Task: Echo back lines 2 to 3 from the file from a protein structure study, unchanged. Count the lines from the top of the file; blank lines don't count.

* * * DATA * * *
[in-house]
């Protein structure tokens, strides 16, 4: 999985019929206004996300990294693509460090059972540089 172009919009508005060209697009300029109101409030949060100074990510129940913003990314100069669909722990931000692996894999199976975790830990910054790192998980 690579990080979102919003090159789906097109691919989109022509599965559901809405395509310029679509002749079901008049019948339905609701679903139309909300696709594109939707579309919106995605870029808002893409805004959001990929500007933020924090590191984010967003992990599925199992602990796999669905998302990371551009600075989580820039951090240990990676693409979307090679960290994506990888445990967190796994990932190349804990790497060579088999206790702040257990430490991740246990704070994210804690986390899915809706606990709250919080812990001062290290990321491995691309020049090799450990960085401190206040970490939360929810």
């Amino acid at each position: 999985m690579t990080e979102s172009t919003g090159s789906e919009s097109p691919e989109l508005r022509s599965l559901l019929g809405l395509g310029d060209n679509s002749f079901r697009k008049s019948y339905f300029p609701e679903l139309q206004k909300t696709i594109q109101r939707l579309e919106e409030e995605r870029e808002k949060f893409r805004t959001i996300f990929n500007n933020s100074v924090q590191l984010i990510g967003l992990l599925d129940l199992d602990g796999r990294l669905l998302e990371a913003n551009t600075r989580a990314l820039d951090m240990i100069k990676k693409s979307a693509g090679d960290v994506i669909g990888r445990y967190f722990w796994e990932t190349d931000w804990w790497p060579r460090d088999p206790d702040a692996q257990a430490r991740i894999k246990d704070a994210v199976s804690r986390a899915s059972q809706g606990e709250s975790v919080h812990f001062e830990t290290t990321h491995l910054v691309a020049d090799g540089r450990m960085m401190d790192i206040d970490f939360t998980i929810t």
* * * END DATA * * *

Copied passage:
């Protein structure tokens, strides 16, 4: 999985019929206004996300990294693509460090059972540089 172009919009508005060209697009300029109101409030949060100074990510129940913003990314100069669909722990931000692996894999199976975790830990910054790192998980 690579990080979102919003090159789906097109691919989109022509599965559901809405395509310029679509002749079901008049019948339905609701679903139309909300696709594109939707579309919106995605870029808002893409805004959001990929500007933020924090590191984010967003992990599925199992602990796999669905998302990371551009600075989580820039951090240990990676693409979307090679960290994506990888445990967190796994990932190349804990790497060579088999206790702040257990430490991740246990704070994210804690986390899915809706606990709250919080812990001062290290990321491995691309020049090799450990960085401190206040970490939360929810």
């Amino acid at each position: 999985m690579t990080e979102s172009t919003g090159s789906e919009s097109p691919e989109l508005r022509s599965l559901l019929g809405l395509g310029d060209n679509s002749f079901r697009k008049s019948y339905f300029p609701e679903l139309q206004k909300t696709i594109q109101r939707l579309e919106e409030e995605r870029e808002k949060f893409r805004t959001i996300f990929n500007n933020s100074v924090q590191l984010i990510g967003l992990l599925d129940l199992d602990g796999r990294l669905l998302e990371a913003n551009t600075r989580a990314l820039d951090m240990i100069k990676k693409s979307a693509g090679d960290v994506i669909g990888r445990y967190f722990w796994e990932t190349d931000w804990w790497p060579r460090d088999p206790d702040a692996q257990a430490r991740i894999k246990d704070a994210v199976s804690r986390a899915s059972q809706g606990e709250s975790v919080h812990f001062e830990t290290t990321h491995l910054v691309a020049d090799g540089r450990m960085m401190d790192i206040d970490f939360t998980i929810t």